During and after last year’s election, four claims appeared quite a bit:
- Sanders supporters were not very woke.
- Racism decided the election.
- Sexism decided the election.
- Any distinction between Sanders and Clinton was without policy content.
I tested these claims with a new set of data on public opinion in the run-up to voting. Strictly speaking, it doesn’t tell us directly about the candidates’ positions.
But the data do tell us about the people in this or that voting bloc. Maybe that is what we really want to know if we care about how a coalition gets built — especially going into 2018.
The results of my analysis:
- Public opinion reflects two clear dimensions: social issues, then trade/economics. Between-party competition was on the social dimension. (In a later post, I may say more about the social/economic dichotomy. Bookmarking this for now.)
- Sanders supporters were more liberal on social issues than Clinton supporters.
- Sanders supporters were more liberal on trade/economics than those of all other primary candidates.
- Racism divided the Democratic Party, and sexism divided Republicans.
- Two issues appear to have decided the outcome — that is, completed the Trump coalition: Muslim immigration and transgender rights.
- Sanders voters who voted for Trump were decidedly less liberal on social issues.
- At the same time — and by a hair — Sanders-to-Trump voters were more liberal on trade/economics than Sanders voters who voted for Clinton.
I know these results may sound jarring. In an earlier version of this post, I concluded with something like, “I just let my computer chomp on the data.”
If I were a Republican or Democratic strategist, however, I would be looking for untapped markets. In particular, I would be sniffing around the dimension perpendicular to present-day party competition. You can see it in the plot just below. The points are survey respondents — blue if they voted for Clinton, red if they voted for Trump. The lines are divides on some policy questions. (My analysis included 60 questions. Answers to those determine each person’s location.)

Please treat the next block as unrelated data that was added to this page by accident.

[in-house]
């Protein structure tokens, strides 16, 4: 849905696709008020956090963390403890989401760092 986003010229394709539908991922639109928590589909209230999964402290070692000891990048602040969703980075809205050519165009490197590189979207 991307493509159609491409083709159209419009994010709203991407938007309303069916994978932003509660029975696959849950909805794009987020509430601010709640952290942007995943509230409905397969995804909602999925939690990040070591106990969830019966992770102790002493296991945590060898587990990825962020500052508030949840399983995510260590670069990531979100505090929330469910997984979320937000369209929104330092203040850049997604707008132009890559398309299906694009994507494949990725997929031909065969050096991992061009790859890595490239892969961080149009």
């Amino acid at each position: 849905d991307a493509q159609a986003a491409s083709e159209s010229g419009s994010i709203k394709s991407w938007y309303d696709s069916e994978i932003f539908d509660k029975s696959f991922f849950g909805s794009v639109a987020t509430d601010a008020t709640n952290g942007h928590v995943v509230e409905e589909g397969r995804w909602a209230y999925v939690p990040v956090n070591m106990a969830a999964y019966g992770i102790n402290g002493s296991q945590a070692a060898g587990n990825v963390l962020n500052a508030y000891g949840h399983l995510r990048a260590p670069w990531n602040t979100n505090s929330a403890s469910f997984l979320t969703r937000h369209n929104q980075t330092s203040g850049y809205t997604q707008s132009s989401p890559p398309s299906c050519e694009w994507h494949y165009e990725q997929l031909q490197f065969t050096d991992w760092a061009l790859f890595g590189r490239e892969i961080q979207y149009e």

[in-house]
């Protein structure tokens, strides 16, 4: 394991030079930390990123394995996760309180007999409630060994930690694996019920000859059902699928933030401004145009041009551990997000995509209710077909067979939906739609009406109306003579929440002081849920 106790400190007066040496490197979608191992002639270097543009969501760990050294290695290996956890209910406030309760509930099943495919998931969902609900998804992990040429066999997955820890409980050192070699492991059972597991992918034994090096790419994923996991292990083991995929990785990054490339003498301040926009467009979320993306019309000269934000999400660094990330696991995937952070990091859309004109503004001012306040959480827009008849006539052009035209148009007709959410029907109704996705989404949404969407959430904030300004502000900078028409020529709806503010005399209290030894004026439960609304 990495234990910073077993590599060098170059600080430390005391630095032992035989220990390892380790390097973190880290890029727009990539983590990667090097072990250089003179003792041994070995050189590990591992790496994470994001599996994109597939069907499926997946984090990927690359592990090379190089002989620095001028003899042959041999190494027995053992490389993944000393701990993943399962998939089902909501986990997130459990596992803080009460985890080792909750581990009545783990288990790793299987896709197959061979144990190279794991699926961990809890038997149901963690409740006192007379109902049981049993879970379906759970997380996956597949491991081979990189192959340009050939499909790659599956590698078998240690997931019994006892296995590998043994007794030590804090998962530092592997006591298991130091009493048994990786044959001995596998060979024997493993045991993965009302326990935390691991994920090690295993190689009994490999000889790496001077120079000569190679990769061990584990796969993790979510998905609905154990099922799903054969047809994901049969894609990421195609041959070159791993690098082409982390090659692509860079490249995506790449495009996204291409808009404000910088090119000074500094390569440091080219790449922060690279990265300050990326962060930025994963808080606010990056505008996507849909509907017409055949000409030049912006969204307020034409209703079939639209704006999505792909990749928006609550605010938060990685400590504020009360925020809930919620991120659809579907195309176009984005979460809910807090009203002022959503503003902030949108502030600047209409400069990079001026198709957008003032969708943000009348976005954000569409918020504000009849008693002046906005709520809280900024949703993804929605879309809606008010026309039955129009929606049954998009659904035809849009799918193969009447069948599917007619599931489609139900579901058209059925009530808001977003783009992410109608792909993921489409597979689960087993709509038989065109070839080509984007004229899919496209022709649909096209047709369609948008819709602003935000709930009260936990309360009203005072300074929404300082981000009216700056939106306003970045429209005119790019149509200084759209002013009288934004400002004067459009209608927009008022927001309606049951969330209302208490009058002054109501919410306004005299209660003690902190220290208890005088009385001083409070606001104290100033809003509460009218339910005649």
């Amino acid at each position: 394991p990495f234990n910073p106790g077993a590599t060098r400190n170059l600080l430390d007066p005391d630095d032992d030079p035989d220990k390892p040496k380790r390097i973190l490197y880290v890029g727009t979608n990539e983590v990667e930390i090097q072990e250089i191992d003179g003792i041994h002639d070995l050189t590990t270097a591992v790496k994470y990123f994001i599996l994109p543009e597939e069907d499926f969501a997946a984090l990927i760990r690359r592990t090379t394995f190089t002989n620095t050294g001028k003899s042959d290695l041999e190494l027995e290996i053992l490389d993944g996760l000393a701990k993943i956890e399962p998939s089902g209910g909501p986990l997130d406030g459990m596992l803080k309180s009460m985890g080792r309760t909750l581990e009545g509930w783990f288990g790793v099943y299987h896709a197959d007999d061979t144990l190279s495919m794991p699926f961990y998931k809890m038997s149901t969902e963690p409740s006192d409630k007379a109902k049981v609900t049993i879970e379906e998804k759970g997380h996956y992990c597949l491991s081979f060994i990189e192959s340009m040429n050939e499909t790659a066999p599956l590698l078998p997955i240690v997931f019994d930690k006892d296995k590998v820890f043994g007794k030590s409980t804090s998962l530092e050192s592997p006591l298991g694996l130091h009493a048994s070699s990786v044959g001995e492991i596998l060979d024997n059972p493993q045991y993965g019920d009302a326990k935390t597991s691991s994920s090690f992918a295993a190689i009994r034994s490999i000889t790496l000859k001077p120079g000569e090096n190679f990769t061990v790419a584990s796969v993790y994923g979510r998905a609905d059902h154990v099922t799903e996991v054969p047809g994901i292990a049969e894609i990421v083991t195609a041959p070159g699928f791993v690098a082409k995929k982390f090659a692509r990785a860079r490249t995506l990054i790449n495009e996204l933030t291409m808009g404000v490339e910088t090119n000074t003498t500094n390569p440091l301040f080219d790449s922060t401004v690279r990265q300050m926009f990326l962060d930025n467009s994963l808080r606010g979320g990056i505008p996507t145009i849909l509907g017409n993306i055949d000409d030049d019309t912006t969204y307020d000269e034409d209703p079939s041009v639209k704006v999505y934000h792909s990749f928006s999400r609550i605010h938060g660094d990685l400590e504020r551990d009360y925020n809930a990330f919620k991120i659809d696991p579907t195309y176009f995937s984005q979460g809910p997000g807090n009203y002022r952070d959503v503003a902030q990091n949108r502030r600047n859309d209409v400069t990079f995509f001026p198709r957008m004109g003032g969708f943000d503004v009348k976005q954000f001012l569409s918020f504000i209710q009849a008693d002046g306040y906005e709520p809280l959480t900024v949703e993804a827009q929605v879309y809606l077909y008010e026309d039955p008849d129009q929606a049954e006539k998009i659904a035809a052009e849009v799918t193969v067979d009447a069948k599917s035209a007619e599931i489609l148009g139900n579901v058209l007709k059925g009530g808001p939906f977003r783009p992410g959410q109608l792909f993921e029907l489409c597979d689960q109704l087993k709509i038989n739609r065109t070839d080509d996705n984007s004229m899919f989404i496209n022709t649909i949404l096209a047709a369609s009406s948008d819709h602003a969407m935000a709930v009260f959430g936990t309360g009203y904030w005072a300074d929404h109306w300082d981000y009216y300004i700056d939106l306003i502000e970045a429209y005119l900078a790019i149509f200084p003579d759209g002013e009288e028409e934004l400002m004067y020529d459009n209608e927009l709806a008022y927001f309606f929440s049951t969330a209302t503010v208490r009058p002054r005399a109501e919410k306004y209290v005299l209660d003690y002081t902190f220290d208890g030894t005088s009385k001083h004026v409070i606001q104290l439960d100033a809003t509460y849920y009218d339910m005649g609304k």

If I were a Republican strategist, I would see an opportunity to build a national, majority party by getting serious about New Deal-type economic policy. Consider a news report from yesterday:
[Bannon] was looking, [President, American Federation of Teachers] said, for some common ground that could assist him in realigning the two parties, his long-term goal in politics.
Of course, as a Republican strategist, I would need to worry about the fiscal conservatives in my party. It’s worth noting that FDR and Truman faced similar challenges.
And if I were a Democratic strategist, I would worry about slipping into long-term minority status:
…the next Democratic nominee may well end up caught in the same trap in which Hillary Clinton found herself, stuck defending the legacy of the two-term Obama Presidency, even as the economic dislocations of the Obama era fuelled the rise of populism on both left and right.
Or, as one analyst put it:
This means that there is a huge opportunity for the side that first figures out how to assemble a diverse coalition that speaks to voters.
The long-term danger (or opportunity) stems from the fact that coalitions are sticky. Once people start to vote some way, they tend to continue voting that way.
Now, if all I cared about were social-justice issues, I would be worried about which coalition took shape. I would be asking: which party is likely to do the right thing? And: what must we do to prop up that party?